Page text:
Data Products and Data Governance Engagement

Data Products and Data Governance Engagement

StockSnap_940CB5B9CD_ComputerTyping_DataProducts_BPWe described the concept and the value of a data catalog in this space recently, and made an arbitrary distinction between cataloging data assets--the actual data elements themselves and the systems and applications in which they reside--and data products. Obviously, one could argue that this distinction is too arbitrary.

We have seen many, many clients who have a central BI tool with artifacts - typically canned reports but also logical and semantic layers - that date back a decade, often more. Documentation is virtually nonexistent, and what little documentation exists is both often highly technical and highly inconsistent, since it reflects efforts by committed individuals rather than the outcomes of a mature process. The sheer volume of data products is often pretty overwhelming, and we think it's helpful to separate assets from products when considering the work ahead.

Users may have some knowledge of data sources, reporting data stores, and even groups of data elements. But the vast majority of users either take it on faith that the data products they rely on are still current and usable, or they make repeated copies of existing products in order to incorporate current fiscal periods or product lines, or they go off into some satellite realm where a point-in-time data export becomes the data source for new work, even as it ages and becomes more and more limited. New users inherit these brittle artifacts and are told just to use them, and frequently they are in no position to speak to the quality or completeness of these products.

While that situation has continued, largely unabated, new visualization tools and in-application analytics have been introduced. Managers want charts and dashboards so they can get quick views of up-to-the-minute status, and much of the appeal of new niche data applications is not only that they solve particular problems but they can generate attractive, presentation-ready analytics. So these products then start to perambulate in the reporting, BI, and analysis realm along with legacy products.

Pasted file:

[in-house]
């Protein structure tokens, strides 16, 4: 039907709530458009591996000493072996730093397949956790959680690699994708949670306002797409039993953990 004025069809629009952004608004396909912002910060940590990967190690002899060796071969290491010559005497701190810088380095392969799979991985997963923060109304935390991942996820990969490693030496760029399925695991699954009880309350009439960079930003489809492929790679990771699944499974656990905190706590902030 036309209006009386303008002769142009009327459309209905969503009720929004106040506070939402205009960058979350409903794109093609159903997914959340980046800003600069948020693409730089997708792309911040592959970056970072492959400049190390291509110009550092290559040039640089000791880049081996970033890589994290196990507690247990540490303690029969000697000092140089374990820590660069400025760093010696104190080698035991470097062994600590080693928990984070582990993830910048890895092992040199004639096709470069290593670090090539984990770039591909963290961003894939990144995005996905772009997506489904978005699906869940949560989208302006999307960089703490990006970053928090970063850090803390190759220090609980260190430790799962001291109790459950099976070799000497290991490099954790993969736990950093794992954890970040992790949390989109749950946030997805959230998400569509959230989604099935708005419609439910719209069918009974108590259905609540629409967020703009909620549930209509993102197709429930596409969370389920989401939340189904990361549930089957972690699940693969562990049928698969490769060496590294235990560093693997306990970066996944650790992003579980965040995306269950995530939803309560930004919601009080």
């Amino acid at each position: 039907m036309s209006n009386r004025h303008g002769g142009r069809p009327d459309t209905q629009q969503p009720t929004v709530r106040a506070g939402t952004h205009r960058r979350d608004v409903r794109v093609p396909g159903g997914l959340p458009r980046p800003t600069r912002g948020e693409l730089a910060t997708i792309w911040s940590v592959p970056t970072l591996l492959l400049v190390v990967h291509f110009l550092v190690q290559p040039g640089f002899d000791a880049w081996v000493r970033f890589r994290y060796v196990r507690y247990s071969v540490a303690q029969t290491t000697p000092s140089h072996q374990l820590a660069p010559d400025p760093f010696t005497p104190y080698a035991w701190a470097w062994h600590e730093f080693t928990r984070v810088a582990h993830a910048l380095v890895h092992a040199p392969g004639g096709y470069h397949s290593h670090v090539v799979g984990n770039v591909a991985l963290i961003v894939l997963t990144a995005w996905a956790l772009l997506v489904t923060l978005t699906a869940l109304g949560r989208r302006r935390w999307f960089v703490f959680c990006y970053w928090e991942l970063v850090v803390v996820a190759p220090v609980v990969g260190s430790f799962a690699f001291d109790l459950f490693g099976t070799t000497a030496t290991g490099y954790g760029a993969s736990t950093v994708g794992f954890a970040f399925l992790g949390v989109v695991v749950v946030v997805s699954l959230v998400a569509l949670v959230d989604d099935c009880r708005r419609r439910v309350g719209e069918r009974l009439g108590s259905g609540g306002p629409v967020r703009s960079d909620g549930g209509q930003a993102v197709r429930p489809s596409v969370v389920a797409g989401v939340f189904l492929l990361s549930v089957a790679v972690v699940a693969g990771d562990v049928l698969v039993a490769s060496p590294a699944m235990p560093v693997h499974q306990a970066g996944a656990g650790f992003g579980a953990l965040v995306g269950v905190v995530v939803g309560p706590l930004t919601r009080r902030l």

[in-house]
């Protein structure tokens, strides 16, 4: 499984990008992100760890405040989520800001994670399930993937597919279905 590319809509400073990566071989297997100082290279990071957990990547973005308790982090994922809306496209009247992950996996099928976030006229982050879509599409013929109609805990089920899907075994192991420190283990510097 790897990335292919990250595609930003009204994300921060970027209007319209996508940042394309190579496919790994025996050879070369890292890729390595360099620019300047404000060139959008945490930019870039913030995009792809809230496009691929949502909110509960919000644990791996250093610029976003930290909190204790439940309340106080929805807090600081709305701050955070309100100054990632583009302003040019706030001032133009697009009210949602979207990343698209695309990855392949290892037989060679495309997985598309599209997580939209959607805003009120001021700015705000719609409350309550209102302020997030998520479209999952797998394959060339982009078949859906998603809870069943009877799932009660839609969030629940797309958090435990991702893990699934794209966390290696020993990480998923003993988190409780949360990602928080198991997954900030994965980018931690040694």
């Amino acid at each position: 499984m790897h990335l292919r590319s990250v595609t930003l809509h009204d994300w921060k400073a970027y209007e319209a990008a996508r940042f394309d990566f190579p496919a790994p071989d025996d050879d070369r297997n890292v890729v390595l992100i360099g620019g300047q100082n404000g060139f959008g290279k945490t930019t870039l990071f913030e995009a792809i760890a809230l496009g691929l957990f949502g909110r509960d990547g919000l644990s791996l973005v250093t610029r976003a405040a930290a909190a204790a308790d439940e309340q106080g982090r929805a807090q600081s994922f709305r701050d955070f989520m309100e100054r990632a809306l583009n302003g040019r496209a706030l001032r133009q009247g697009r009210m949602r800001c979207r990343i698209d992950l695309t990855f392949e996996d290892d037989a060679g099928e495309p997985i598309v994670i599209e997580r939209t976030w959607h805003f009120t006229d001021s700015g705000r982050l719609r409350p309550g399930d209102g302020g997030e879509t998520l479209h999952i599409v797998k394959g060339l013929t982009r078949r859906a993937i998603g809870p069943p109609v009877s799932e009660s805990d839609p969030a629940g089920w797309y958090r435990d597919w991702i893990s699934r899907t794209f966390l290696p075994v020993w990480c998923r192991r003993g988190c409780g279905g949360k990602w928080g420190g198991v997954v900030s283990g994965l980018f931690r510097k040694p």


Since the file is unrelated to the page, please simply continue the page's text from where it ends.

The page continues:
These newer tools often support more useful descriptive metadata, and/or they support explanatory annotation in their output. But, if the standard at an organization has been to publish with minimal testing and documentation, that standard often remains in place across new tools and new users.

One observation we made early on as a company, and one that has guided our work with clients and customers over the last two decades, is that it's not enough to provide access to data. Users need to see and understand data in context, and in order for them to make meaningful use of data they need to be confident that it's current, reliable, and consistent (over time and across data systems). Any survey of data usage, even recent ones, indicate that across organizations and industries, people lack confidence in their organization's data: they are suspicious of its quality, they are ignorant of its provenance and lineage, they hear the same terminology used to refer to disparate data elements and concepts, and they receive inconsistent results depending on when - and whom - they ask. 

At a more basic level, many users don't know what data their organization collects, whether they have access to it upon collection, and, of course, what they would do with it if it turns out they do have access. Over the years, we've had to work backwards to this realization, since a lot of the custom work we've provided, and a lot of the training and support we've delivered, hasn't really landed. At many of our clients, the people who come to us tend to be not only data literate, but fairly accomplished in the analysis and manipulation of data; unfortunately, that only goes so far in organizations where a culture of data hasn't really taken hold.